As we continue on the topic of the history of photography, we turn to our own photography experiences in this issue – our history of being photographed. It takes root in Taiwan’s colonial history, from the collection of anthropological surveys in the 19th century, to the acts of violence at the defence lines as they pushed on during the Japanese colonial era in the early 20th century, as well as the exhibition of the “Taiwanese” imagery and ethnicity at various expositions held during the Japanese colonial rule. These form the beginnings of a systematic effort to visualize Taiwan. How did we become the photographed, a scientific specimen, a totemic image? How did we become visually part of (or excluded from) the rectification process of nationality and culture, that continues to trouble us till now? The veiled history of such an image – the history of being photographed – guides the beginning of our journey of looking back at the “history of photography”.
With this, we attempt to cross-examine “history” and think through the control and disposition that led us into “becoming an imagery” and “going into the history of photography”, hoping to break free from the existing framework of “the history of the photograph(er)” and enlighten our awareness of the “history of the photographed”. We reckon this could allow us to discover the historical heritage of photography that is even more important to us and generate our very own alternative view of the history of photography.
The collection of imagery and essays in this series marks the complexity and conflicts in our historical experience of “being photographed”. We begin with the late anthropologist Hu Chia-Yu’s field research of Taiwan’s anthropology from the early years to the post-war period as we explore the knowledge-based development and contemporary meaning of imagery collection. Huang Han-Di traces the footsteps of Japanese anthropologists Torii Ryuzo and Mori Ushinosuke in their study of the Taiwanese indigenous peoples in the colonial era, detailing the historical impact that they had. Kao Jun-Honn takes a second look at the faint gaze in the eyes of those who had pledged allegiance, as captured in the many portraits of the “submissives” kept at the Governor-General’s office during the Japanese rule. Walis Nokan expresses his and his fellow people’s real perception of the history of photography as they had experienced it in his de-/anti-colonization writings. Matsuda Kyoko analyses the visual strategy of shaping “Taiwan” through the living displays at the Tokyo Colonization Exposition of 1912.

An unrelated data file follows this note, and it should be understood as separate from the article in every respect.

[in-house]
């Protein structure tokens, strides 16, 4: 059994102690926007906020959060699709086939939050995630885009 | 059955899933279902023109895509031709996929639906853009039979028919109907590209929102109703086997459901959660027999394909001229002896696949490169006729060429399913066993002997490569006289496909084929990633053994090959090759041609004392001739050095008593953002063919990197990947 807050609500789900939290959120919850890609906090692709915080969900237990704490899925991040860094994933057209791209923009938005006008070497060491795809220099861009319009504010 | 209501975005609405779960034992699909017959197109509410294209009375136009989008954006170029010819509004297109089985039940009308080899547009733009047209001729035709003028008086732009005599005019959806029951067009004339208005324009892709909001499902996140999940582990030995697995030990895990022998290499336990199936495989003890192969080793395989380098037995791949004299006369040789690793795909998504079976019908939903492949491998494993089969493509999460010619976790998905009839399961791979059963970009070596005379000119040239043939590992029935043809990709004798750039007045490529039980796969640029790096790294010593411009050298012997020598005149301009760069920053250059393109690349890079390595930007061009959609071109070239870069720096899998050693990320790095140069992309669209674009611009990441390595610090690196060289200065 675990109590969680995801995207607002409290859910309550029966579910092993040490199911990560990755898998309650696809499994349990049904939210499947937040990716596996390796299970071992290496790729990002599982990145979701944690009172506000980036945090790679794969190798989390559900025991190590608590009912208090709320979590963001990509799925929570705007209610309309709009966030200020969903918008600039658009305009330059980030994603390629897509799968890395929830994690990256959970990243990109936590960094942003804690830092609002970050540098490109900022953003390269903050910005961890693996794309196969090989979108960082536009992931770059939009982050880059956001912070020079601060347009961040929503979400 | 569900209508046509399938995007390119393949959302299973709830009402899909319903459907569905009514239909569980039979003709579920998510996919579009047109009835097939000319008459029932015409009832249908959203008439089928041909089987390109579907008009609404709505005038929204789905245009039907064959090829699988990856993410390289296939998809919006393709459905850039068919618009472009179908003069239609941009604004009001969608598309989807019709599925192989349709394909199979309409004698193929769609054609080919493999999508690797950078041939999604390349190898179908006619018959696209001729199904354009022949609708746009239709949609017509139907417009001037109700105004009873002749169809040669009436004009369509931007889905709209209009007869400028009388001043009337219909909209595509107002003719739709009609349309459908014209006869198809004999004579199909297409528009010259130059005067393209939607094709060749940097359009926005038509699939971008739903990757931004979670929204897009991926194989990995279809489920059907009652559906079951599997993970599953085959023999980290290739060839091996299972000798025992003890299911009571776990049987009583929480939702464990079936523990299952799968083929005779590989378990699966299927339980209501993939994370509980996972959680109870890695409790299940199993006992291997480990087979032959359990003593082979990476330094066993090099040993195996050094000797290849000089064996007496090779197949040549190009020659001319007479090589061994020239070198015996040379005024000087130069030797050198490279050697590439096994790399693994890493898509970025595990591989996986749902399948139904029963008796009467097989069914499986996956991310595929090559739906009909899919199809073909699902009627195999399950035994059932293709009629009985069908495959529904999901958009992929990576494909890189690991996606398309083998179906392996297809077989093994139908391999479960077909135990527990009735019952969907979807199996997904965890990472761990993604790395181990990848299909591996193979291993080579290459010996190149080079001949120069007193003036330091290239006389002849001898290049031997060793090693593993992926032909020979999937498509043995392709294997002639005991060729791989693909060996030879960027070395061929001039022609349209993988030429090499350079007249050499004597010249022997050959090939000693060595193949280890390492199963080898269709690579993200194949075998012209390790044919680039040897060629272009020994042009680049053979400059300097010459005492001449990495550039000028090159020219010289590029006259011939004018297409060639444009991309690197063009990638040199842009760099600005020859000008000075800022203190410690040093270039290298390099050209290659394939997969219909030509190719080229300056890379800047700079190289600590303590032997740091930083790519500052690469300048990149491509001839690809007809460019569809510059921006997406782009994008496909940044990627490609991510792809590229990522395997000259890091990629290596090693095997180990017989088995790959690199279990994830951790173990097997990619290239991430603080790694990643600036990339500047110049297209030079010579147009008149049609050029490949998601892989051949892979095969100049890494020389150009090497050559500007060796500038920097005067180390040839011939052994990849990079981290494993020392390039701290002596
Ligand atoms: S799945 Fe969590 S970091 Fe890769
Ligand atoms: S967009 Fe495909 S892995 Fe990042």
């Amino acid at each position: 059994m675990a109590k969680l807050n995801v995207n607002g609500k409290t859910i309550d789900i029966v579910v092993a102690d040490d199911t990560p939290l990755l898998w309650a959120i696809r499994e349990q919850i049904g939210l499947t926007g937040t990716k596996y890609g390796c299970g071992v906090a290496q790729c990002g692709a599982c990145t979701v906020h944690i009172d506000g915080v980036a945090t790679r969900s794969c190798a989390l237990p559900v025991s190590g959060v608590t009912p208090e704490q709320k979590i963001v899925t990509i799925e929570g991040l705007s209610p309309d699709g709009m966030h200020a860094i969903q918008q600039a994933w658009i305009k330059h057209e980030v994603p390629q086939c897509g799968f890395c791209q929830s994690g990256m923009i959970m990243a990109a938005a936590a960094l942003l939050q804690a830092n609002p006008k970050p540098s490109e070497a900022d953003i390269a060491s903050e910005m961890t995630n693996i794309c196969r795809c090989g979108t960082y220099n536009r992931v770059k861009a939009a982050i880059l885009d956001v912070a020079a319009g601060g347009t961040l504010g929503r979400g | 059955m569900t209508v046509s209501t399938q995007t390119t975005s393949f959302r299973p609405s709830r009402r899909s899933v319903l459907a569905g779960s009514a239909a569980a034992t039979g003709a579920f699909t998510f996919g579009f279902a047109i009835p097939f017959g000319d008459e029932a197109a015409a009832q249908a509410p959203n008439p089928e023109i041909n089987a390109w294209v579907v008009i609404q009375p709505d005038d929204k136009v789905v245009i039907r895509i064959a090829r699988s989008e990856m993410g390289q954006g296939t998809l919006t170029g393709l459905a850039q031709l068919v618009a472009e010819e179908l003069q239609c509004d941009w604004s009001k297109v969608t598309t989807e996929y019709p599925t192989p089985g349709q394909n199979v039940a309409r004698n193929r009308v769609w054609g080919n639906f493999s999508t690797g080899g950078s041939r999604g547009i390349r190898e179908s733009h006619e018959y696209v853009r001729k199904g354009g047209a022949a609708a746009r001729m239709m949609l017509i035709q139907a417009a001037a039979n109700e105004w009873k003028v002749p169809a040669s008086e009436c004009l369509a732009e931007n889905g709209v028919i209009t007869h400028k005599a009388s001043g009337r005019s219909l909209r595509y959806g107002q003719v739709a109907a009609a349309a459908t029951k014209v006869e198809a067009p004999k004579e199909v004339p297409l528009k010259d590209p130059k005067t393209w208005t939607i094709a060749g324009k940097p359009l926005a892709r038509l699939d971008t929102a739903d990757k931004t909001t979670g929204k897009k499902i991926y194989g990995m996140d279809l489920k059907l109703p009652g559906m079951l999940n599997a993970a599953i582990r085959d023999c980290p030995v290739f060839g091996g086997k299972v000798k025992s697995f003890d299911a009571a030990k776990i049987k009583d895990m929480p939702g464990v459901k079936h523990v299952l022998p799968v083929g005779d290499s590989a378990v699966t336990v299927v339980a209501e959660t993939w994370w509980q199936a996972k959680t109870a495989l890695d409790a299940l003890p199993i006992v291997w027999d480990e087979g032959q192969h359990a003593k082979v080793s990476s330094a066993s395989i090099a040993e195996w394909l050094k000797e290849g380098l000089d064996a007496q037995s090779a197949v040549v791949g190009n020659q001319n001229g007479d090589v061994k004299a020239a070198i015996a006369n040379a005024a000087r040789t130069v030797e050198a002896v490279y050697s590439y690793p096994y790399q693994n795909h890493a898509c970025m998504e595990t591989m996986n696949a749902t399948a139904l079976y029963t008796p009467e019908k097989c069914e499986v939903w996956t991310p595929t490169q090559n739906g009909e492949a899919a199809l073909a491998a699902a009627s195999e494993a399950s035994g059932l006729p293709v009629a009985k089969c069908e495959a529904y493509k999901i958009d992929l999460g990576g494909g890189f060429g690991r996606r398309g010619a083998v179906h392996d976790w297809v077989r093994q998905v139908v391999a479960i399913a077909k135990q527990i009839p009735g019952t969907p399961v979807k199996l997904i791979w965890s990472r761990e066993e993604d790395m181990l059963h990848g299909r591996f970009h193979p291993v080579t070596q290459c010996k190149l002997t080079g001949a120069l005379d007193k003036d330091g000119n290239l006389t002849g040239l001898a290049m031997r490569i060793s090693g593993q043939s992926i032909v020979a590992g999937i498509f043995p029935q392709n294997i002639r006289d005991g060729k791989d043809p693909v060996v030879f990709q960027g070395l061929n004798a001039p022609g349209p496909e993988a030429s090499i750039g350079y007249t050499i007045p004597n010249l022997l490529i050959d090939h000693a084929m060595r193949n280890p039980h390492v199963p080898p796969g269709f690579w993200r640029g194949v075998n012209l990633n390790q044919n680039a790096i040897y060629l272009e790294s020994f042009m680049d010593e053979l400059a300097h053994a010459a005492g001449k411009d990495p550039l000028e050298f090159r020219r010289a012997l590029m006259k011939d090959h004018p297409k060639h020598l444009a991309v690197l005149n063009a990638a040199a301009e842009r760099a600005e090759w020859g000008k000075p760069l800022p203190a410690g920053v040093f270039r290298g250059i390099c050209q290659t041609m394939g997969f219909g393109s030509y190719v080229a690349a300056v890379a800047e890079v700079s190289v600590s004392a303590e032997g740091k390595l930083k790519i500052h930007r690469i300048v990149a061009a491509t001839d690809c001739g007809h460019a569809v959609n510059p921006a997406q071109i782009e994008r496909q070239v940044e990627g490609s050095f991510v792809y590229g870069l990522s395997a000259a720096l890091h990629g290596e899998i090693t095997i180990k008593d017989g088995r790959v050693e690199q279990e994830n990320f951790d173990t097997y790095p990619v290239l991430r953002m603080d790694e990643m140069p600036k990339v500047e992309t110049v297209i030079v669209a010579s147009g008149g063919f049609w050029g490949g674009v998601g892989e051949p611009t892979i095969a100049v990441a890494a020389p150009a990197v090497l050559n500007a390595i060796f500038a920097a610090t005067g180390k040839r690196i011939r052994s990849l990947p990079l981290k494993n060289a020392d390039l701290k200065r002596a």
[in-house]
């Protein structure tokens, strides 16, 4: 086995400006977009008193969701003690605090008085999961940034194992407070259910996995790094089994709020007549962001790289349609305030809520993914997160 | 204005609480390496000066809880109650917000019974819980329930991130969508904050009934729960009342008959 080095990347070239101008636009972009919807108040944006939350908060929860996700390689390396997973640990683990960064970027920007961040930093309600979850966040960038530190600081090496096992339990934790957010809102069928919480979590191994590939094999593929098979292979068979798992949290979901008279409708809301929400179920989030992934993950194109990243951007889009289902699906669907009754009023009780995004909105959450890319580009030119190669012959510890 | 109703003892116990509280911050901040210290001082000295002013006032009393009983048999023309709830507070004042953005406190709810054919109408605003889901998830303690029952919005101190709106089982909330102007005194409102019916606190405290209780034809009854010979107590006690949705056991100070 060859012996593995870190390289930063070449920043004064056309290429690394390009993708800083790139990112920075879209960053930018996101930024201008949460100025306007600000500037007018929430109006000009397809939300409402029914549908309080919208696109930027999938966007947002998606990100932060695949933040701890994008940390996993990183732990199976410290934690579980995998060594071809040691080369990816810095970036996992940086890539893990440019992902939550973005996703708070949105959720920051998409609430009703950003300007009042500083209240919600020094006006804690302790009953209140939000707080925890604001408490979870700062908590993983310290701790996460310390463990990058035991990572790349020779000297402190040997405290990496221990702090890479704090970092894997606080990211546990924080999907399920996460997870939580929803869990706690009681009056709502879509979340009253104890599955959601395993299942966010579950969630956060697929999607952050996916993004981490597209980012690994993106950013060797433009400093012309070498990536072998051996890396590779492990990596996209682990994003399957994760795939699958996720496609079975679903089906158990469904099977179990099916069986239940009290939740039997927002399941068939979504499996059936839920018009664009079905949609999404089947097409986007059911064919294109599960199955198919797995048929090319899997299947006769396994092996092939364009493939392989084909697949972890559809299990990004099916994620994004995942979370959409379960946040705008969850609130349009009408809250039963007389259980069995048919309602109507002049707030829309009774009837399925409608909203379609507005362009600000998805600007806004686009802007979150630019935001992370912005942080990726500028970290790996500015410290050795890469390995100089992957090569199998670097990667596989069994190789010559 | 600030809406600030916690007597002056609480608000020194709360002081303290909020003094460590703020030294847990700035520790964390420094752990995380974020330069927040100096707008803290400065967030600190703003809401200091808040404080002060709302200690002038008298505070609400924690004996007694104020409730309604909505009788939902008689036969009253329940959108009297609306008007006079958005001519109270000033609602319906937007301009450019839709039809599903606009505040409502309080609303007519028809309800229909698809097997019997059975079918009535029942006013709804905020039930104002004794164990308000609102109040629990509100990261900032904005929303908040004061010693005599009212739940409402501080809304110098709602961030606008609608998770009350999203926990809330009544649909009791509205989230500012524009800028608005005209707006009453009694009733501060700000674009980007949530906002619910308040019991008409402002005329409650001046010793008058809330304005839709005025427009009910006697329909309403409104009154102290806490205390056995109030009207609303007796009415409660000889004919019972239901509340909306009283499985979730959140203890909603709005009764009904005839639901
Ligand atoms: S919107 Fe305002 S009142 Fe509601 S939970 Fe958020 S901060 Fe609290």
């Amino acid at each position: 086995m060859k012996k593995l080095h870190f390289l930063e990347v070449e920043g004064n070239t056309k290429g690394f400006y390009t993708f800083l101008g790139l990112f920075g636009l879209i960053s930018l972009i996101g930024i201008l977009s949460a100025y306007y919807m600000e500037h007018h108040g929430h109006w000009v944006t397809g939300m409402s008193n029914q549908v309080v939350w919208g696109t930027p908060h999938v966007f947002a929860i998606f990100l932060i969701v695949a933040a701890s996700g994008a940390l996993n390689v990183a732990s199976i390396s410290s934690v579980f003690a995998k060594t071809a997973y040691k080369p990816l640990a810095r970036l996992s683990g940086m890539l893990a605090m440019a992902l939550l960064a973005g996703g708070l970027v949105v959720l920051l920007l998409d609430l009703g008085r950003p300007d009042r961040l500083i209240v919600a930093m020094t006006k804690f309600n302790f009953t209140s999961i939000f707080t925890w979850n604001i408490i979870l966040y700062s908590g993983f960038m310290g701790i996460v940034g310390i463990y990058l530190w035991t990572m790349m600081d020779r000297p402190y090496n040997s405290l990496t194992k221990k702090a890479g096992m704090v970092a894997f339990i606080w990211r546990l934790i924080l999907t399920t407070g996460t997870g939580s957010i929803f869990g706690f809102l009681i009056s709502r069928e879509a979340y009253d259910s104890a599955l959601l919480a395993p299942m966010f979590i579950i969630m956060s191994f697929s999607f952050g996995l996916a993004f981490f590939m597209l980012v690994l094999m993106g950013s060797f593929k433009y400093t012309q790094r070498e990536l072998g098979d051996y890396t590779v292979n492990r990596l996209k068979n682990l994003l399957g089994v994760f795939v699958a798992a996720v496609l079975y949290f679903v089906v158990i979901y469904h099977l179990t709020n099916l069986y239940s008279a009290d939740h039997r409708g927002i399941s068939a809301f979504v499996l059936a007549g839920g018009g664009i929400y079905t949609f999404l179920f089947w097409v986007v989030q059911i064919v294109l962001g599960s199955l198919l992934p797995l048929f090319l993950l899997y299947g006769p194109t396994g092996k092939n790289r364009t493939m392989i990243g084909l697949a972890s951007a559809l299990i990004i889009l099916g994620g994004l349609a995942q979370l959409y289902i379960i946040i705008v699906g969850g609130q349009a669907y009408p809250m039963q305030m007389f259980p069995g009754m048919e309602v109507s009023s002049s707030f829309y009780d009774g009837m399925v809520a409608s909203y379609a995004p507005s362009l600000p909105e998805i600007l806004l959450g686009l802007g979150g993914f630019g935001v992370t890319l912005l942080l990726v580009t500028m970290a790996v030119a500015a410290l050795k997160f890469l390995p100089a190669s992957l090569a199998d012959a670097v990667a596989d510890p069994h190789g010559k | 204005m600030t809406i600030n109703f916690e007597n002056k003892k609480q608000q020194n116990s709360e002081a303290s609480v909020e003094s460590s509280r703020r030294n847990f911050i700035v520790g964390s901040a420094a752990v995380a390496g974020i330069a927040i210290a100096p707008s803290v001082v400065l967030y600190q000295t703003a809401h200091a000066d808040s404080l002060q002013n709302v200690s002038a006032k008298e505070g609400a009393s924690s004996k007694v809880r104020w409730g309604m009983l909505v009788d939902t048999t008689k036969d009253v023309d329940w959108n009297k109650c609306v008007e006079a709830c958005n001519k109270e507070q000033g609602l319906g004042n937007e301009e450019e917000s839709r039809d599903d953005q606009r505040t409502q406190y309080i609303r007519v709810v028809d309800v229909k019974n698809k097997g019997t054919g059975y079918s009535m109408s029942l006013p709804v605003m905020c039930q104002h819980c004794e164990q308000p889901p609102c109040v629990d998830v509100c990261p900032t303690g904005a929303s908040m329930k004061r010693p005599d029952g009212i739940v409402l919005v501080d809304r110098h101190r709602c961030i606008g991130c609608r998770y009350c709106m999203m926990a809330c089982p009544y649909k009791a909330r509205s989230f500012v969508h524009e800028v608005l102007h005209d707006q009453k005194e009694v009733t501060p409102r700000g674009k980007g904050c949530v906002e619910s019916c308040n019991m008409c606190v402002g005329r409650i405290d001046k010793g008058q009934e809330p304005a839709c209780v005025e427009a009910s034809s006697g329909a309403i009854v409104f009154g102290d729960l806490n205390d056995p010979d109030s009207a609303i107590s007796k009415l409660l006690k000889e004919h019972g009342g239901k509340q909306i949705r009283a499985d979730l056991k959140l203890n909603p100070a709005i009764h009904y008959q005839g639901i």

In this issue’s “Artist’s Showcase”, we feature an in-depth interview with artist Yeh Wei-Li, showing our readers his unique field of imagery that extends from his art of intervention, a record of his neverending contemplation with regard to labor and art. Moving on to essays on visual imagery, we present a new scientific photography column by imagery researcher Lee Li-Chun, who unveils the “imagery problem” that underlies scientific practice, beginning with cognitive dialectics of “objectivity” of photography by scientists that stemmed from the debate sparked by illustrating and photographing bacteria in the 19th century. Hsieh Pei-Chun continues with her introduction to imagery/visual theory from an earlier issue, and explains in detail how Western academia has refuted the existing linear view of visual machinery as a modern development. Edwin K. Lai’s series on the origins and development of Hong Kong photography tells us about the first 3D photograph from the Far East that aimed to entertain a Western audience with “Hong Kong as an image” in the late 1850s. In addition, we specially invited Huang Chien-Hung to commemorate the French philosopher Bernard Stiegler, who had recently passed, and the continuous techniques and time that stems from his philosophy of imagery.
At the same time as we (run off our feet to) prepare for the publication of this issue, Voices of Photography is going into its 10th year, and what an incredible journey it has been. We sincerely thank all our readers for keeping us going, and express our heartfelt gratitude once again to all our friends and partners who have worked with us and given us the courage to overcome our difficulties to march on on this winding road.